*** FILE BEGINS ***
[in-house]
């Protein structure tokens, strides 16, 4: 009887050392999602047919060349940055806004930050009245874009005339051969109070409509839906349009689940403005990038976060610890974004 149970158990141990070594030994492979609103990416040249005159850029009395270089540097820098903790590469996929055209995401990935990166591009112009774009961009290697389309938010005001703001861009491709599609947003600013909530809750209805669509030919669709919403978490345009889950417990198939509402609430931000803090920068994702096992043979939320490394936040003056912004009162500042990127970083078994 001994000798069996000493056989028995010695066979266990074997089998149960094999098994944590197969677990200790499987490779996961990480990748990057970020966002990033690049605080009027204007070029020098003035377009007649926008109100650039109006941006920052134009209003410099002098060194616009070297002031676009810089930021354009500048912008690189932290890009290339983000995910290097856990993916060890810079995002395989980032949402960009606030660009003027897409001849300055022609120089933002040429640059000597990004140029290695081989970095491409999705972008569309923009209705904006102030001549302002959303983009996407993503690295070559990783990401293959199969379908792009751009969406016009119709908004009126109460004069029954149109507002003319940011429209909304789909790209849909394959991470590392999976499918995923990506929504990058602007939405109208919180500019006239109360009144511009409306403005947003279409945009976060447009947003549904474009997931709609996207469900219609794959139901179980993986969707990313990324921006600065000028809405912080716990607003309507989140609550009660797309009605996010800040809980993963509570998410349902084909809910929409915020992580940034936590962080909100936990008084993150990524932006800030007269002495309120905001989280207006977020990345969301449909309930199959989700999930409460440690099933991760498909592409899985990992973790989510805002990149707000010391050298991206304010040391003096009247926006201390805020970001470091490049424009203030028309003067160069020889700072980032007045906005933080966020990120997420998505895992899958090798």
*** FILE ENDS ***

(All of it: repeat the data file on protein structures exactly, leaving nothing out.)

[in-house]
């Protein structure tokens, strides 16, 4: 009887050392999602047919060349940055806004930050009245874009005339051969109070409509839906349009689940403005990038976060610890974004 149970158990141990070594030994492979609103990416040249005159850029009395270089540097820098903790590469996929055209995401990935990166591009112009774009961009290697389309938010005001703001861009491709599609947003600013909530809750209805669509030919669709919403978490345009889950417990198939509402609430931000803090920068994702096992043979939320490394936040003056912004009162500042990127970083078994 001994000798069996000493056989028995010695066979266990074997089998149960094999098994944590197969677990200790499987490779996961990480990748990057970020966002990033690049605080009027204007070029020098003035377009007649926008109100650039109006941006920052134009209003410099002098060194616009070297002031676009810089930021354009500048912008690189932290890009290339983000995910290097856990993916060890810079995002395989980032949402960009606030660009003027897409001849300055022609120089933002040429640059000597990004140029290695081989970095491409999705972008569309923009209705904006102030001549302002959303983009996407993503690295070559990783990401293959199969379908792009751009969406016009119709908004009126109460004069029954149109507002003319940011429209909304789909790209849909394959991470590392999976499918995923990506929504990058602007939405109208919180500019006239109360009144511009409306403005947003279409945009976060447009947003549904474009997931709609996207469900219609794959139901179980993986969707990313990324921006600065000028809405912080716990607003309507989140609550009660797309009605996010800040809980993963509570998410349902084909809910929409915020992580940034936590962080909100936990008084993150990524932006800030007269002495309120905001989280207006977020990345969301449909309930199959989700999930409460440690099933991760498909592409899985990992973790989510805002990149707000010391050298991206304010040391003096009247926006201390805020970001470091490049424009203030028309003067160069020889700072980032007045906005933080966020990120997420998505895992899958090798």